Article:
Everywhere you look, there is still a debate over how many hikes the Fed might deliver this year; over how the ECB and the BOJ remain the uber-funders, what with negative rates and all. That’s fine, if it wasn’t for the glaringly obvious point that a) monetary policy has reached its limits and b) inflation is back. A)+B) means all rates are going up, everywhere. The ECB and BOJ are preparing to taper. They’re holding their hands up and admitting defeat. The BOJ’s “Yield Curve Control” might as well be called “You Take Control”. Sure, some might go up more than others, due to economic growth prospects etc, but the divergence is not what it once was…. In fact, the world isn’t even that divergent. HSBC have moved their Global growth and inflation forecasts higher for the first time in 5 years. Manufacturing PMIs are going up everywhere:

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Yesterday, as the surge in US yields was alleged to have pushed the US Dollar higher, note that UK and German yields rose step for step alongside it:

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Divergence is not what it was.

2. Watch the VIX

However, the monetary policy divergence obsession holds if volatility remains low, because then Carry is King. Effectively the entire world has been involved in a carry trade ever since the central banks mandated us all to take that trade. Restoring animal spirits after the Lehman bust meant that they wanted us to go out there and find risk, buy it, hug it, hold it close and tell it we would never leave it. Last year Warren Buffett made $32m each day. Now, Warren is a proven investor, and Blondemoney has no beef with the old chap. But 32 million actual dollars income a day is as sure a sign as any that a rising tide lifts all boats. By September of last year, “lower-for-longer” had metamorphosed into “lower-forever”. We have only just begun to see this unravel. It’s not even really started, because volatilities have remained subdued. Bond vol is up, but it hasn’t contaminated other asset classes. One of the assets that fell the most last year was the VIX:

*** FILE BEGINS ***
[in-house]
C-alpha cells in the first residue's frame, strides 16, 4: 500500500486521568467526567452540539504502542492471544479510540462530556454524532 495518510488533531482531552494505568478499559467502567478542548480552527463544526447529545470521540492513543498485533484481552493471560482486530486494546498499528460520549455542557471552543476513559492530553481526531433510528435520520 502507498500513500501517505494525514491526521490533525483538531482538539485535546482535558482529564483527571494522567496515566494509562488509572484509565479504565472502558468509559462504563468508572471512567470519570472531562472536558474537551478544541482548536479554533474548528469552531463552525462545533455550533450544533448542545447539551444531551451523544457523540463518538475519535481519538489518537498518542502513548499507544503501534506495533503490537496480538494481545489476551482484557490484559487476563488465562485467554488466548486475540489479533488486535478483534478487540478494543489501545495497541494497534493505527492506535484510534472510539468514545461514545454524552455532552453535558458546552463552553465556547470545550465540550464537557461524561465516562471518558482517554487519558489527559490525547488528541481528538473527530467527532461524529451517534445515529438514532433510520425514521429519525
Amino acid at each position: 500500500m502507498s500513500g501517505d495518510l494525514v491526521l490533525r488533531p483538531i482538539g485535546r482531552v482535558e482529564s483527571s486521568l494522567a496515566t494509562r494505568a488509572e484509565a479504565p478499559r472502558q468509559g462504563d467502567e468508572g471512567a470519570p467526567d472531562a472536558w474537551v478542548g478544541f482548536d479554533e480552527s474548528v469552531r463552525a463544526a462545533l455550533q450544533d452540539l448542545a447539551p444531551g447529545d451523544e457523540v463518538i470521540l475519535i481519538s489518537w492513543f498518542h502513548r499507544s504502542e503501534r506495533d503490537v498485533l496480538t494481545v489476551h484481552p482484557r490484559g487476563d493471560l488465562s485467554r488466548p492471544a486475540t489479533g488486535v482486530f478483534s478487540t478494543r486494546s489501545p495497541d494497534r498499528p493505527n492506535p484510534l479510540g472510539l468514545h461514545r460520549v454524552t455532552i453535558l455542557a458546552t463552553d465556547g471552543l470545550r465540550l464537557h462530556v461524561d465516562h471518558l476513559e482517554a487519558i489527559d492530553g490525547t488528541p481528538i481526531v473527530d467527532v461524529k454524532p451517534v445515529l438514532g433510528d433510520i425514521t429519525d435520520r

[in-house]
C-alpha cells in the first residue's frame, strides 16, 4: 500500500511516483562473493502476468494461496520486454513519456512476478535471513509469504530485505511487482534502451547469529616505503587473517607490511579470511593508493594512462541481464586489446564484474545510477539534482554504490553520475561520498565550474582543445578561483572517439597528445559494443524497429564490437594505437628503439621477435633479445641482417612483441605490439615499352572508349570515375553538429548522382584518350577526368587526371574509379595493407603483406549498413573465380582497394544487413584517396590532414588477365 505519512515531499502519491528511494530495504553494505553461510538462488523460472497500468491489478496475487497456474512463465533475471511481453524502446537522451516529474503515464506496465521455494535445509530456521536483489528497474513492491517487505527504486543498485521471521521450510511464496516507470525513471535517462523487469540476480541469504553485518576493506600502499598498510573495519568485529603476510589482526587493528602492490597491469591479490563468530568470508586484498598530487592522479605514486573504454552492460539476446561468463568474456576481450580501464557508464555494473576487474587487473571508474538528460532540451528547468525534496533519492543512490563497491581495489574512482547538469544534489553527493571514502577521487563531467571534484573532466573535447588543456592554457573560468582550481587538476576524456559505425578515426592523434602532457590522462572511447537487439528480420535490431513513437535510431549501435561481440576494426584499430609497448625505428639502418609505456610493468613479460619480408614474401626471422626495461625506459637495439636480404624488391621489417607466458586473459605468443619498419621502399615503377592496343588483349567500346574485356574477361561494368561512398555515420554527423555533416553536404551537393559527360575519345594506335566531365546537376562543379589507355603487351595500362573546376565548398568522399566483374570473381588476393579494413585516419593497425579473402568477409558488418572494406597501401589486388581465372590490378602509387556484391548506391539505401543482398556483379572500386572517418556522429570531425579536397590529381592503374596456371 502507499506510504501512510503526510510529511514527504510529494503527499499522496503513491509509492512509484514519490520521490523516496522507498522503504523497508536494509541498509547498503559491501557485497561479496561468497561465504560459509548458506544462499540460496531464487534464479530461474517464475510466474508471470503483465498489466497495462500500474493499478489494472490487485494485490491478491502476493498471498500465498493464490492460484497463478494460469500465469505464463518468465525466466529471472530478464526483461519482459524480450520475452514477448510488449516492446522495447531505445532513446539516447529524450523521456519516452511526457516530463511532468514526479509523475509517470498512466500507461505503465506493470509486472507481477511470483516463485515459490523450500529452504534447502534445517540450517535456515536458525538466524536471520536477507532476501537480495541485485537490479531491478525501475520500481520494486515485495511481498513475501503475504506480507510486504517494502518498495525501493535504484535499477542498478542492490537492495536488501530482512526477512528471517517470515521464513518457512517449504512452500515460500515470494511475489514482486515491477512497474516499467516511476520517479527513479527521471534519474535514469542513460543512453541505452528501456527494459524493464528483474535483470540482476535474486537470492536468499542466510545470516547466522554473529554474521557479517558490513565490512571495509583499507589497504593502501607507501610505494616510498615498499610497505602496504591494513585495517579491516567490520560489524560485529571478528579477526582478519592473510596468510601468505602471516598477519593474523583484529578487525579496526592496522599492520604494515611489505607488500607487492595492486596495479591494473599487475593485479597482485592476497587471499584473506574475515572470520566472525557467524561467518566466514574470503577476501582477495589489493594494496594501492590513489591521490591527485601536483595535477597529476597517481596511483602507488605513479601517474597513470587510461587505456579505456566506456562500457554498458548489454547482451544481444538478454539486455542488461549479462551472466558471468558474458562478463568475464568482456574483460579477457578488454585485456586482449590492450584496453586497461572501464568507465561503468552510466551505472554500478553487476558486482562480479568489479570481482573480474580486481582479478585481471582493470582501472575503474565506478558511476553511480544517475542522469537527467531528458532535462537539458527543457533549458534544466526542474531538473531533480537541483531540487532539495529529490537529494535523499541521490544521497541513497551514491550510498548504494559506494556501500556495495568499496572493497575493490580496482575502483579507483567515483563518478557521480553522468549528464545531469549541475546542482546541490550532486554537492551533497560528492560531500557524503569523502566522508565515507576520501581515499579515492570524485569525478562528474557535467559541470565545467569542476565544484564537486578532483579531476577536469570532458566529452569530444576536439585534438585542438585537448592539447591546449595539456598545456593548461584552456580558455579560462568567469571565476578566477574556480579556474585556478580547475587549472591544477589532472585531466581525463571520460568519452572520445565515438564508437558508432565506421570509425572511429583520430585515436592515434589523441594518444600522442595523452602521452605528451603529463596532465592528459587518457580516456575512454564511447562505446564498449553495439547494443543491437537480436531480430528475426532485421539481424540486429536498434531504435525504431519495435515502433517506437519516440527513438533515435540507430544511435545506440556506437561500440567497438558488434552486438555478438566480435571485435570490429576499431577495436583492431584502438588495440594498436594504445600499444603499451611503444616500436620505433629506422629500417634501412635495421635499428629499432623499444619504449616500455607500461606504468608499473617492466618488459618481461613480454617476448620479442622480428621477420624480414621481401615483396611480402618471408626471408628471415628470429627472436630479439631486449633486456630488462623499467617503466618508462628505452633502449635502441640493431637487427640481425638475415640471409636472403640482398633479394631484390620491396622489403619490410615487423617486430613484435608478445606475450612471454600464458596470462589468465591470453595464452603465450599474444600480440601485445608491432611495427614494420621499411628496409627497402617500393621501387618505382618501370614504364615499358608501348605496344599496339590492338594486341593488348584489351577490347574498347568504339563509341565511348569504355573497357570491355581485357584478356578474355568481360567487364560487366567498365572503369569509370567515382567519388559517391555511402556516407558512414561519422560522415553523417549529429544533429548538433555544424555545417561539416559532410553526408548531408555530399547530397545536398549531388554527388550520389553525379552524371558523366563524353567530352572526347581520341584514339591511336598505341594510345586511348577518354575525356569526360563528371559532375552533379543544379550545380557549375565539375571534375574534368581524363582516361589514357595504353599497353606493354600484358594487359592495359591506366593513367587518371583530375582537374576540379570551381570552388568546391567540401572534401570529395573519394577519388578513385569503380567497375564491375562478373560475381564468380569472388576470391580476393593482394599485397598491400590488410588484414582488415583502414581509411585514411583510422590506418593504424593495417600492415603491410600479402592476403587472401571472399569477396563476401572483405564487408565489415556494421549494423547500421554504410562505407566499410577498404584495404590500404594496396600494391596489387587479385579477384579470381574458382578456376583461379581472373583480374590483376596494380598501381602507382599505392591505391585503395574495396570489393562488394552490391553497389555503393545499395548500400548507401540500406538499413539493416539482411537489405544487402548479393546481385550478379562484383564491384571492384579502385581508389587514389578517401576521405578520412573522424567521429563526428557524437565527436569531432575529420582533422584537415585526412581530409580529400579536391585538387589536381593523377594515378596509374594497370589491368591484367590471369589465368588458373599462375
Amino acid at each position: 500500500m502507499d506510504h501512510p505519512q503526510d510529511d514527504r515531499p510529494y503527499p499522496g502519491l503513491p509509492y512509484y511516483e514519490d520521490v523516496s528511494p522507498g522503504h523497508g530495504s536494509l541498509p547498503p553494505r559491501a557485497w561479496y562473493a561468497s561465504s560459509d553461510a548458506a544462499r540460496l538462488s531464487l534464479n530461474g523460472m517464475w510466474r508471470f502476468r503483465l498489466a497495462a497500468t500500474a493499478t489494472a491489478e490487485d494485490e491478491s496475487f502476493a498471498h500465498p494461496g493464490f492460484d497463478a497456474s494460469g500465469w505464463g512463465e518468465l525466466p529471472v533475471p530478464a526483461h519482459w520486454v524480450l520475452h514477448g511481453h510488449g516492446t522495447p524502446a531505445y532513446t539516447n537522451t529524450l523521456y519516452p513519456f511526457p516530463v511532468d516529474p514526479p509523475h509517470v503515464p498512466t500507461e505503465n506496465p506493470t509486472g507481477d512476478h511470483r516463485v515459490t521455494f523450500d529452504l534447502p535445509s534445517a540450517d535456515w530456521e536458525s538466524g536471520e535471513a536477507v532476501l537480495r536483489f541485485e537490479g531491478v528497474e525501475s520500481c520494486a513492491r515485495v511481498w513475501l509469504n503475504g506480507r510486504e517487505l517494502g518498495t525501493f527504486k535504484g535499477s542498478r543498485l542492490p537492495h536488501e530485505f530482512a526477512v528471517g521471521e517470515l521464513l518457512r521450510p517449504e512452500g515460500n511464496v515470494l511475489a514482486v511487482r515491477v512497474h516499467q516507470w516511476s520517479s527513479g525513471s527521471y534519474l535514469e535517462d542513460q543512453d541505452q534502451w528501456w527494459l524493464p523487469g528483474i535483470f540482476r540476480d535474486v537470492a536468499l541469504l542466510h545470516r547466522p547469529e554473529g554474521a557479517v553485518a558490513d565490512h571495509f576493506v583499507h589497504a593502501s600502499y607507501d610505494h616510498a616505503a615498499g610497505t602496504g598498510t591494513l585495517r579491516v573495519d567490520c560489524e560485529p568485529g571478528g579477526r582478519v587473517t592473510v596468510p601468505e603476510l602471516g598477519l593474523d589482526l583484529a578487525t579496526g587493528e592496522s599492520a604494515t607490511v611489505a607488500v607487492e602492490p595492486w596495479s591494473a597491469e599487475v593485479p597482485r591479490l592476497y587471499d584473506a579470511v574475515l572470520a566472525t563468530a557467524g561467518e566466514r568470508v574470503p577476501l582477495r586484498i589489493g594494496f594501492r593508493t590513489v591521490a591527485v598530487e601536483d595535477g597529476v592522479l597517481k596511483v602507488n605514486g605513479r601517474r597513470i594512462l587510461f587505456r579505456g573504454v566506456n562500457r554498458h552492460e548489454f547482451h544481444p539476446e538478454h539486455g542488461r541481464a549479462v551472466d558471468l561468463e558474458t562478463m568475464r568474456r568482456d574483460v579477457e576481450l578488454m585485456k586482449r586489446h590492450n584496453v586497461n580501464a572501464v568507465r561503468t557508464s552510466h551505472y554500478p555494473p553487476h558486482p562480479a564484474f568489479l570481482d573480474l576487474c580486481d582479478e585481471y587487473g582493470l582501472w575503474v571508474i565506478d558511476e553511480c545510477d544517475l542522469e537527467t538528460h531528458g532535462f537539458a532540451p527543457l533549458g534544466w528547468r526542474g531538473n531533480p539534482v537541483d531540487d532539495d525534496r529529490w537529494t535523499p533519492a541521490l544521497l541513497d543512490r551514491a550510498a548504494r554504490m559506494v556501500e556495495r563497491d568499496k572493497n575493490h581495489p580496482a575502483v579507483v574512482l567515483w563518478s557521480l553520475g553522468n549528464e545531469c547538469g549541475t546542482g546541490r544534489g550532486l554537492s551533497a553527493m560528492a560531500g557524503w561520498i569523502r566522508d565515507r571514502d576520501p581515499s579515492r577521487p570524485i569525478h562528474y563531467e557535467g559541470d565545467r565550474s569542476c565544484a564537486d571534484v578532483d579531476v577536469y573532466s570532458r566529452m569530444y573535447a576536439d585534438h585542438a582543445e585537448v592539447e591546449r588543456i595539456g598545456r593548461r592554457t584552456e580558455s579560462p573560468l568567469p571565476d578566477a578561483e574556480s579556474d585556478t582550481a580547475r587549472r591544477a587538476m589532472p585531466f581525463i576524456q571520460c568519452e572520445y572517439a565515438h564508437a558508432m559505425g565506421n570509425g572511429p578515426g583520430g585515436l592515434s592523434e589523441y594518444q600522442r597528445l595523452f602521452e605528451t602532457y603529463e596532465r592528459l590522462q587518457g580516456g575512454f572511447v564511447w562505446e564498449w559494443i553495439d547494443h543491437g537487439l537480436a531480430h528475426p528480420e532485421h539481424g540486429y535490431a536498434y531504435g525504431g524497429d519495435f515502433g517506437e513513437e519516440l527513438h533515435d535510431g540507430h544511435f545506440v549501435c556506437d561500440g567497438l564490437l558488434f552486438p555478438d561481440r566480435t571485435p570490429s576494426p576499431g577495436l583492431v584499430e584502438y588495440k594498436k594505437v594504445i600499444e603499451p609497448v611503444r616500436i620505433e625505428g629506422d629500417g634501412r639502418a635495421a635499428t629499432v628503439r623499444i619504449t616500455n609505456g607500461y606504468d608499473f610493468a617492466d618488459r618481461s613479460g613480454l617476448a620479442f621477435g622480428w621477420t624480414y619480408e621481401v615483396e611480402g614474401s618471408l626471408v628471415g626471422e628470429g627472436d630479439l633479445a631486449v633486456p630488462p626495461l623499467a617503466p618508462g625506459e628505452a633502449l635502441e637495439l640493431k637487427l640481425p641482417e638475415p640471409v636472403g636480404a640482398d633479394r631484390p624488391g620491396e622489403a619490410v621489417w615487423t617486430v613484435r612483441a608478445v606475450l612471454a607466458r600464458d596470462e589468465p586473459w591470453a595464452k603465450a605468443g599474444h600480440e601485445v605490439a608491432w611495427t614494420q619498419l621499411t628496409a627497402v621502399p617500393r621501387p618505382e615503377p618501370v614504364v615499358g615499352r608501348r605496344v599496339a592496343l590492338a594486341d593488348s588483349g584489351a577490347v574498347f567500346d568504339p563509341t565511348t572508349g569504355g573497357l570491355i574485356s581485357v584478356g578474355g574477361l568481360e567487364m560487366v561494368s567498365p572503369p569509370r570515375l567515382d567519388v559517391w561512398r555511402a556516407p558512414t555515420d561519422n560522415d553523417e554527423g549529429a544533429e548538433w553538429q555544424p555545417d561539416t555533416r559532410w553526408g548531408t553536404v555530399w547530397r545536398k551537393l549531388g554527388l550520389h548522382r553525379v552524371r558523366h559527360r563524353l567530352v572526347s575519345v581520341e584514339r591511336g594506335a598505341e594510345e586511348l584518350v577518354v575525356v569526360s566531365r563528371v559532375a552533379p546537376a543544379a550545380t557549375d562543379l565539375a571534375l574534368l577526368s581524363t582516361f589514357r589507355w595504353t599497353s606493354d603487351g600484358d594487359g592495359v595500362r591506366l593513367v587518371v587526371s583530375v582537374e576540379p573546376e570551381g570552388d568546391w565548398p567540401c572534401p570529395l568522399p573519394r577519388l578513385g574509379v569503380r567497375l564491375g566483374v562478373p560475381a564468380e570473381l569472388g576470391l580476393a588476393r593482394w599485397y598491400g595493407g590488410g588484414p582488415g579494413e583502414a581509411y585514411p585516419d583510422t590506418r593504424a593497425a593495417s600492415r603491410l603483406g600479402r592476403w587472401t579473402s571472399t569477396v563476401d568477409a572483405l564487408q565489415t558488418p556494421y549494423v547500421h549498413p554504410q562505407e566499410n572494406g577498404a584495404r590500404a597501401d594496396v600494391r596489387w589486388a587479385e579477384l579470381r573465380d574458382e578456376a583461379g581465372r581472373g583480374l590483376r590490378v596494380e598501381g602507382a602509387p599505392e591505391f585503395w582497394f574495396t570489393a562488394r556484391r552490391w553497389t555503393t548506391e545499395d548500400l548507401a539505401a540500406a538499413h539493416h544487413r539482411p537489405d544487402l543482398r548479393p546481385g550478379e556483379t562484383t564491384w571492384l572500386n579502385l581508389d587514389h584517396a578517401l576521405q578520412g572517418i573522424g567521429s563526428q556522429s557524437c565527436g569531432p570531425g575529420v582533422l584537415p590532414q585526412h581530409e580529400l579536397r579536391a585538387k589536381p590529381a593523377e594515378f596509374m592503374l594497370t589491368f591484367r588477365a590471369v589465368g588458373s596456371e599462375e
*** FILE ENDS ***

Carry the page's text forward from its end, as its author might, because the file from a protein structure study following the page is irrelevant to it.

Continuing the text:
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Selling vol has been the trade for years – not least because it’s now the hedge of choice to own over any volatile event. Which means that as soon as the event risk materialises, you want to dump that insurance ASAP, if the world doesn’t end. The #FOMO of last year meant the insurance was worthless almost instantly. The open interest in the VIX has exploded since the financial crisis, as everyone tries to use it as a hedge, and also to sell it as part of the carry trade:

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In other words, it is the core of the carry trade. It is the proverbial canary in the coalmine. Once this blows up, everyone will realise the monetary policy divergence obsession is over. But what, pray tell, could cause it to spike?

3. Political Risk should be your only focus

Ah yes, Tweeter-In-Chief, Donald Trump. Yesterday he tweeted twice and got two almost instantaneous results: Ford scrapped its Mexico factory, Republicans drop their plan to scrap the Ethics Cttee. Meanwhile Marine Le Pen launches her Presidential bid by promising a referendum on France’s relationship with the EU within 6 months of her taking office, and argues France could ditch the Euro for the ECU. Now, note that these are more nuanced positions than just “Quit the EU and Quit the Euro” – all the more likely to help her win over voters who are nervous of too big of a change. Or who agree with her immigration views, but not on leaving the EU completely.

Forget monetary policy. Think instead about this possible scenario:
* Le Pen questions the very framework of the European Union, charges ahead in the polls, wins the Presidency and then the Euro falls as much as GBP did after the Brexit vote
* Meanwhile Donald Trump slaps tariffs on anyone who gets in his way, everyone brings foreign money home, and Donald’s Treasury declares a “Let’s Make the US Dollar Great Again” policy

Unlikely? Maybe. Impossible? No. EUR/USD sliding to 0.8000 should surely be on everyone’s agenda this year as a possible scenario. And that’s not because the ECB mess about with moving to -0.50% interest rates as the Fed anaemically hikes 3 times. Stop watching the data. It’s going to be all about who is making what political pronouncement; when; why; and how likely it is to come to pass.

Blondemoney at your service….

The Year of Maggie and St Francis

Blondemoney fondly remembers the footage of (her heroine) Margaret Thatcher’s ascenscion to the steps of no.10 Downing Street in 1979. She quoted St Francis of Assisi, whose prayer notes (among many other things):